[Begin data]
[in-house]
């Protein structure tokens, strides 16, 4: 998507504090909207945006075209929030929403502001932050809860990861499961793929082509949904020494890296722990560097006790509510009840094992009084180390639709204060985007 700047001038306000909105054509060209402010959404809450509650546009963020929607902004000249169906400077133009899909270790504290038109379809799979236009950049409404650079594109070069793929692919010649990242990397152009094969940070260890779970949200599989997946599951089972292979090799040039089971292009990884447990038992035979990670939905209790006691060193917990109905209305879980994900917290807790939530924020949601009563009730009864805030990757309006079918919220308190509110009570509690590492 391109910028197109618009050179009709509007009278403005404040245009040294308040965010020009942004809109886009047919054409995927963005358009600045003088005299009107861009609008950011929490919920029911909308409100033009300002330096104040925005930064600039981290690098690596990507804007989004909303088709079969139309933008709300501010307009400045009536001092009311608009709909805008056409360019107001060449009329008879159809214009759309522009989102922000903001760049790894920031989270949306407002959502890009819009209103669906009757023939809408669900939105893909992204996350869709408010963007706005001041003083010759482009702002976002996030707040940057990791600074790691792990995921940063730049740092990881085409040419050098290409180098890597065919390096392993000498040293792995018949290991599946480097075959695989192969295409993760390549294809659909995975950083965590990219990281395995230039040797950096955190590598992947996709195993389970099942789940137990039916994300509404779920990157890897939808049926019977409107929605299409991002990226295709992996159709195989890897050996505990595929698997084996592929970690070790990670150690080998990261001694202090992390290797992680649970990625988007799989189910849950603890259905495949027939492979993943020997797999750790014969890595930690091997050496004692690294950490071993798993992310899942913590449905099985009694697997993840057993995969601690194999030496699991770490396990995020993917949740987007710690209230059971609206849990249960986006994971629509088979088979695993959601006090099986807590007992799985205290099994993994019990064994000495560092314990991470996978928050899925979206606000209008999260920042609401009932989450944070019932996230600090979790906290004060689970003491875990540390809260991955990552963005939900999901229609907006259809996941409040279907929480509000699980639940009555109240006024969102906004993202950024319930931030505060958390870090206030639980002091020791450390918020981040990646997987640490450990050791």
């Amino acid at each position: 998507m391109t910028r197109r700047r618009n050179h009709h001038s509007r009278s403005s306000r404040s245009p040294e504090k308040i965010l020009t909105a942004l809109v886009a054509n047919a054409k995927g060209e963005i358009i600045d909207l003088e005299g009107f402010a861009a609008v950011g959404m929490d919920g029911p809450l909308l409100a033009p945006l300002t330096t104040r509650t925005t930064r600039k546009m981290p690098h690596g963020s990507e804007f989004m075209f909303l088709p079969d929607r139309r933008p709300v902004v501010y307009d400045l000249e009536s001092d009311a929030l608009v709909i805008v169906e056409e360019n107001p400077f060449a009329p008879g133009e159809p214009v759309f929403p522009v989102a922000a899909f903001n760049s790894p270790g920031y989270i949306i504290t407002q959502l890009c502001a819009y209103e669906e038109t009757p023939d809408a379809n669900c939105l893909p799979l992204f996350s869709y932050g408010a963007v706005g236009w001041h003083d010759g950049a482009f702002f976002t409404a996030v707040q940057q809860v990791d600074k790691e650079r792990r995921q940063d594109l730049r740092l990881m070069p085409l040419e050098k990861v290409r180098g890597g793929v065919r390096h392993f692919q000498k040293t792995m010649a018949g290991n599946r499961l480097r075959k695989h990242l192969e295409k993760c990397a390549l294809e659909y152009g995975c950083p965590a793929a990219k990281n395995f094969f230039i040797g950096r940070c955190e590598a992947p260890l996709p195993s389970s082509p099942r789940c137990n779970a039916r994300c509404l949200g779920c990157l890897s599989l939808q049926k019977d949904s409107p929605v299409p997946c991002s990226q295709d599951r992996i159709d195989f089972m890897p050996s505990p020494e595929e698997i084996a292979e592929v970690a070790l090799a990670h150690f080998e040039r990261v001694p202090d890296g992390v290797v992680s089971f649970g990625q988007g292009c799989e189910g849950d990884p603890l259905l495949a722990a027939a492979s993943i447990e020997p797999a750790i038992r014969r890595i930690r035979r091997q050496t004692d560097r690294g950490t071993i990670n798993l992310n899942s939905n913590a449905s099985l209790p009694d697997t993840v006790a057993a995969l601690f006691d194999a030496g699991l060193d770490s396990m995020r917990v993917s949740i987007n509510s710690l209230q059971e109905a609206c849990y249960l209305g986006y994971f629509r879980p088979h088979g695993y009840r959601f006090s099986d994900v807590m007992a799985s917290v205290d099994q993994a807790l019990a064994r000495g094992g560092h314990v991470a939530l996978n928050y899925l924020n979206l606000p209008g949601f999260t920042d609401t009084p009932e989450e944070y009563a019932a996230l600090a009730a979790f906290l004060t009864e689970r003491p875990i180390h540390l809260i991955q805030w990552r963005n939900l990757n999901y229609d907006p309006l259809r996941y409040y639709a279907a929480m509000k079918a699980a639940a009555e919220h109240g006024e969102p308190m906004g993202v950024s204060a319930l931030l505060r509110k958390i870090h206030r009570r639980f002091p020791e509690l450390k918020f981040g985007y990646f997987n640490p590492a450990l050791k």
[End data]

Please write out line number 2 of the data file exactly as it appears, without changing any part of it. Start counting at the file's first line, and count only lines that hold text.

């Protein structure tokens, strides 16, 4: 998507504090909207945006075209929030929403502001932050809860990861499961793929082509949904020494890296722990560097006790509510009840094992009084180390639709204060985007 700047001038306000909105054509060209402010959404809450509650546009963020929607902004000249169906400077133009899909270790504290038109379809799979236009950049409404650079594109070069793929692919010649990242990397152009094969940070260890779970949200599989997946599951089972292979090799040039089971292009990884447990038992035979990670939905209790006691060193917990109905209305879980994900917290807790939530924020949601009563009730009864805030990757309006079918919220308190509110009570509690590492 391109910028197109618009050179009709509007009278403005404040245009040294308040965010020009942004809109886009047919054409995927963005358009600045003088005299009107861009609008950011929490919920029911909308409100033009300002330096104040925005930064600039981290690098690596990507804007989004909303088709079969139309933008709300501010307009400045009536001092009311608009709909805008056409360019107001060449009329008879159809214009759309522009989102922000903001760049790894920031989270949306407002959502890009819009209103669906009757023939809408669900939105893909992204996350869709408010963007706005001041003083010759482009702002976002996030707040940057990791600074790691792990995921940063730049740092990881085409040419050098290409180098890597065919390096392993000498040293792995018949290991599946480097075959695989192969295409993760390549294809659909995975950083965590990219990281395995230039040797950096955190590598992947996709195993389970099942789940137990039916994300509404779920990157890897939808049926019977409107929605299409991002990226295709992996159709195989890897050996505990595929698997084996592929970690070790990670150690080998990261001694202090992390290797992680649970990625988007799989189910849950603890259905495949027939492979993943020997797999750790014969890595930690091997050496004692690294950490071993798993992310899942913590449905099985009694697997993840057993995969601690194999030496699991770490396990995020993917949740987007710690209230059971609206849990249960986006994971629509088979088979695993959601006090099986807590007992799985205290099994993994019990064994000495560092314990991470996978928050899925979206606000209008999260920042609401009932989450944070019932996230600090979790906290004060689970003491875990540390809260991955990552963005939900999901229609907006259809996941409040279907929480509000699980639940009555109240006024969102906004993202950024319930931030505060958390870090206030639980002091020791450390918020981040990646997987640490450990050791």